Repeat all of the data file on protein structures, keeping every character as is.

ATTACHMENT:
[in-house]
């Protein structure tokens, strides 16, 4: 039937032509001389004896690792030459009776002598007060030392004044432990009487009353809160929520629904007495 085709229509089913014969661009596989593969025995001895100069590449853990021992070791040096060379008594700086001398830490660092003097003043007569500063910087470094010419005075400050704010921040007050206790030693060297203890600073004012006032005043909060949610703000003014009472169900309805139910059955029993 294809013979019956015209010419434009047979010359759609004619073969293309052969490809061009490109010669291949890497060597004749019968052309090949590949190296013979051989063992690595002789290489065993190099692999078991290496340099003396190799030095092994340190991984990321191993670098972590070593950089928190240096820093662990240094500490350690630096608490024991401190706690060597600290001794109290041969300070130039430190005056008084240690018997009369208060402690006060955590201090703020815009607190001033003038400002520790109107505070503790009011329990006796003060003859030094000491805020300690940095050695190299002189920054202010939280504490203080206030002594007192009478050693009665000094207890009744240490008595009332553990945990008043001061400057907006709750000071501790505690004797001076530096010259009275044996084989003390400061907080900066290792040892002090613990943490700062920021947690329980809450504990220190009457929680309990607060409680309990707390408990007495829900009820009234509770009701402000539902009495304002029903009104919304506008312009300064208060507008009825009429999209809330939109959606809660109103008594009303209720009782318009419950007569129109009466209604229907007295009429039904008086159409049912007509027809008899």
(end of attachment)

[in-house]
């Protein structure tokens, strides 16, 4: 039937032509001389004896690792030459009776002598007060030392004044432990009487009353809160929520629904007495 085709229509089913014969661009596989593969025995001895100069590449853990021992070791040096060379008594700086001398830490660092003097003043007569500063910087470094010419005075400050704010921040007050206790030693060297203890600073004012006032005043909060949610703000003014009472169900309805139910059955029993 294809013979019956015209010419434009047979010359759609004619073969293309052969490809061009490109010669291949890497060597004749019968052309090949590949190296013979051989063992690595002789290489065993190099692999078991290496340099003396190799030095092994340190991984990321191993670098972590070593950089928190240096820093662990240094500490350690630096608490024991401190706690060597600290001794109290041969300070130039430190005056008084240690018997009369208060402690006060955590201090703020815009607190001033003038400002520790109107505070503790009011329990006796003060003859030094000491805020300690940095050695190299002189920054202010939280504490203080206030002594007192009478050693009665000094207890009744240490008595009332553990945990008043001061400057907006709750000071501790505690004797001076530096010259009275044996084989003390400061907080900066290792040892002090613990943490700062920021947690329980809450504990220190009457929680309990607060409680309990707390408990007495829900009820009234509770009701402000539902009495304002029903009104919304506008312009300064208060507008009825009429999209809330939109959606809660109103008594009303209720009782318009419950007569129109009466209604229907007295009429039904008086159409049912007509027809008899």